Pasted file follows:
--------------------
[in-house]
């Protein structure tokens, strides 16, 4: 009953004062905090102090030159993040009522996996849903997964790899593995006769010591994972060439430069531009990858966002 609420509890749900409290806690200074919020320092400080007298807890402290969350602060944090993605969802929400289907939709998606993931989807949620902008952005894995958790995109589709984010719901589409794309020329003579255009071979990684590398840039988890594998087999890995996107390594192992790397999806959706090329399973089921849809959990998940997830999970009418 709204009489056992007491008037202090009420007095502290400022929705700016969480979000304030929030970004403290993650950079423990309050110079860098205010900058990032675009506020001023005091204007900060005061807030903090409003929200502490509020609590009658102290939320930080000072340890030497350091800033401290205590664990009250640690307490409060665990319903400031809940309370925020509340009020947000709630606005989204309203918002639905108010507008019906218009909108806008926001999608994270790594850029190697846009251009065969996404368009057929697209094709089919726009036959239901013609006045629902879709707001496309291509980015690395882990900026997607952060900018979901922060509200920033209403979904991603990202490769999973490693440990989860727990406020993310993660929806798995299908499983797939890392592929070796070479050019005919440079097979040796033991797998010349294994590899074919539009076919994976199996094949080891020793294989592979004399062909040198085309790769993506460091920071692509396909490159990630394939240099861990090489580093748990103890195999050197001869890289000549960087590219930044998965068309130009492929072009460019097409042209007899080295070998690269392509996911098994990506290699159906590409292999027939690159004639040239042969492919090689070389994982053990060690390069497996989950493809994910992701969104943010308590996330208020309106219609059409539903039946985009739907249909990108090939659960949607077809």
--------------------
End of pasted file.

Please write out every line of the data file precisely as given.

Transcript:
[in-house]
């Protein structure tokens, strides 16, 4: 009953004062905090102090030159993040009522996996849903997964790899593995006769010591994972060439430069531009990858966002 609420509890749900409290806690200074919020320092400080007298807890402290969350602060944090993605969802929400289907939709998606993931989807949620902008952005894995958790995109589709984010719901589409794309020329003579255009071979990684590398840039988890594998087999890995996107390594192992790397999806959706090329399973089921849809959990998940997830999970009418 709204009489056992007491008037202090009420007095502290400022929705700016969480979000304030929030970004403290993650950079423990309050110079860098205010900058990032675009506020001023005091204007900060005061807030903090409003929200502490509020609590009658102290939320930080000072340890030497350091800033401290205590664990009250640690307490409060665990319903400031809940309370925020509340009020947000709630606005989204309203918002639905108010507008019906218009909108806008926001999608994270790594850029190697846009251009065969996404368009057929697209094709089919726009036959239901013609006045629902879709707001496309291509980015690395882990900026997607952060900018979901922060509200920033209403979904991603990202490769999973490693440990989860727990406020993310993660929806798995299908499983797939890392592929070796070479050019005919440079097979040796033991797998010349294994590899074919539009076919994976199996094949080891020793294989592979004399062909040198085309790769993506460091920071692509396909490159990630394939240099861990090489580093748990103890195999050197001869890289000549960087590219930044998965068309130009492929072009460019097409042209007899080295070998690269392509996911098994990506290699159906590409292999027939690159004639040239042969492919090689070389994982053990060690390069497996989950493809994910992701969104943010308590996330208020309106219609059409539903039946985009739907249909990108090939659960949607077809």